Tuesday, June 18, 2013

zomganthro:

sassygayartisan:

does anyone have any books that talk about the history of africa or the americas that explains it in a manner that DOESN’T focus on european history and does so in a way that talks more about the rise and fall of civilizations as opposed to “there were tribes here la dee dah!” 

because i need to learn way more about the pre-imperialist africa and the americas and i want to understand it in a lens that doesn’t make them out to be savage and animalistic thank u 

I bet you guys have TONS of suggestions!

Someone mentioned 1491. It is pretty good, though the author gets a lot of info from post-contact sources. He does make sure to point that out himself though, and it is still a pretty interesting read.

(Source: jdragsky)

Tuesday, June 11, 2013
  • When not all the books in the series are the same height.
  • When books change covers with editions so they don’t all match unless you buy the series in one go.
  • When some books are hardcover and some are softcover and it doesn’t match but you can’t find another copy.
  • When some covers are different in certain countries so you don’t get the main one which also happens to look better than all the other varieties.
  • Basically just books.
  • God damn them.

(Source: thefictionthief)

Wednesday, June 5, 2013

diversityinya:

9 young adult books about South Asian main characters:

(book descriptions are from WorldCat; links go to Barnes & Noble)

Sita’s Ramayana by Samhita Arni and Moyna Chitrakar (Groundwood Books, 2011)

This version of the The Ramayana is told from the perspective of Sita, the queen. It is an allegorical story that contains important Hindu teachings, and it has had great influence on Indian life and culture over the centuries.

Devil’s Kiss by Sarwat Chadda (Disney Hyperion, 2009)

Fifteen-year-old Billi SanGreal has grown up knowing that being a member of the Knights Templar puts her in danger, but if she is to save London from catastrophe she must make sacrifices greater than she imagined.

Skunk Girl by Sheba Karim (Farrar Straus Giroux, 2009)

Nina Khan is not just the only Asian or Muslim student in her small-town high school in upstate New York, she is also faces the legacy of her “Supernerd” older sister, body hair, and the pain of having a crush when her parents forbid her to date.

What I Meant by Marie Lamba (Random House Children’s Books, 2007)

Having to share her home with her demanding and devious aunt from India makes it all the more difficult for fifteen-year-old Sang to deal with such things as her parents thinking she is too young to date, getting less than perfect grades, and being shut out by her long-time best friend.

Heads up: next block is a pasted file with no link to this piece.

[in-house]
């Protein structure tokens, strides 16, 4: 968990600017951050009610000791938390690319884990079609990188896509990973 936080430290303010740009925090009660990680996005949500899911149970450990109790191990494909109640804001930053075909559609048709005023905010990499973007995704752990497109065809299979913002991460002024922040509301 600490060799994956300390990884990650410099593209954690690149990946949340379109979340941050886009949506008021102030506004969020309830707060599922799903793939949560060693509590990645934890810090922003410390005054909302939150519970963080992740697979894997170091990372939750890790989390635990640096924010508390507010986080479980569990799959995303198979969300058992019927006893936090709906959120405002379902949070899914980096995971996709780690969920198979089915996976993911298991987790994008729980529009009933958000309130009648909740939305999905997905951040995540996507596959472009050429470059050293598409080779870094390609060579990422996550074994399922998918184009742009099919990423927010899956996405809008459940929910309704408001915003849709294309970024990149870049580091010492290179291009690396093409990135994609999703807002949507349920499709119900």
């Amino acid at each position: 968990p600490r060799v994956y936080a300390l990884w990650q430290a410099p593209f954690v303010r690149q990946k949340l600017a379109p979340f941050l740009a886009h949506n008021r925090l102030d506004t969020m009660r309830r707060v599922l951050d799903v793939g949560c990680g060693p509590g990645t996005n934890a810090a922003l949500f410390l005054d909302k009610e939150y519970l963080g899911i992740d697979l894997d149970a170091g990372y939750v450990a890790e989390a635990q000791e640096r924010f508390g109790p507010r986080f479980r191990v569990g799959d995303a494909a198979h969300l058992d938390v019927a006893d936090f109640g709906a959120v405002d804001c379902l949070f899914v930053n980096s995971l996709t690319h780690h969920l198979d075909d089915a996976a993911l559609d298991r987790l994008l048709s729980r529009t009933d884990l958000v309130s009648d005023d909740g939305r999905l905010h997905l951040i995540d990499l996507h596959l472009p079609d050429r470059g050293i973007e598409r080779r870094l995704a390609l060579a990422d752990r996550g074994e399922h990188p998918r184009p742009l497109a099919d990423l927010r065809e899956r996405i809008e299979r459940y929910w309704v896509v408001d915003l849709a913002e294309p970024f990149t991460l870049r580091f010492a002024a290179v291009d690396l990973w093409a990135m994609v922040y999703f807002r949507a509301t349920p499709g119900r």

Shine, Coconut Moon by Neesha Meminger (Margaret K. McElderry Books, 2009)

In the days and weeks following the terrorist attacks on September 11, 2001, Samar, who is of Punjabi heritage but has been raised with no knowledge of her past by her single mother, wants to learn about her family’s history and to get in touch with the grandparents her mother shuns.

Karma by Cathy Ostlere (Razorbill, 2011)

In 1984, following her mother’s suicide, 15-year-old Maya and her Sikh father travel to New Delhi from Canada to place her mother’s ashes in their final resting place. On the night of their arrival, Prime Minister Indira Gandhi is assassinated, Maya and her father are separated when the city erupts in chaos, and Maya must rely on Sandeep, a boy she has just met, for survival.

Guantanamo Boy by Anna Perera (Albert Whitman, 2011)

Six months after the events of September 11, 2001, Khalid, a Muslim fifteen-year-old boy from England is kidnapped during a family trip to Pakistan and imprisoned in Guantanamo Bay, Cuba, where he is held for two years suffering interrogations, water-boarding, isolation, and more for reasons unknown to him.

First Daughter: White House Rules by Mitali Perkins (Dutton Children’s Books, 2008)

Once sixteen-year-old Sameera Righton’s father is elected president of the United States, the adopted Pakistani-American girl moves into the White House and makes some decisions about how she is going to live her life in the spotlight.

Koyal Dark, Mango Sweet by Kashmira Sheth (Hyperion, 2006)

Growing up with her family in Mumbai, India, sixteen-year-old Jeeta disagrees with much of her mother’s traditional advice about how to live her life and tries to be more modern and independent.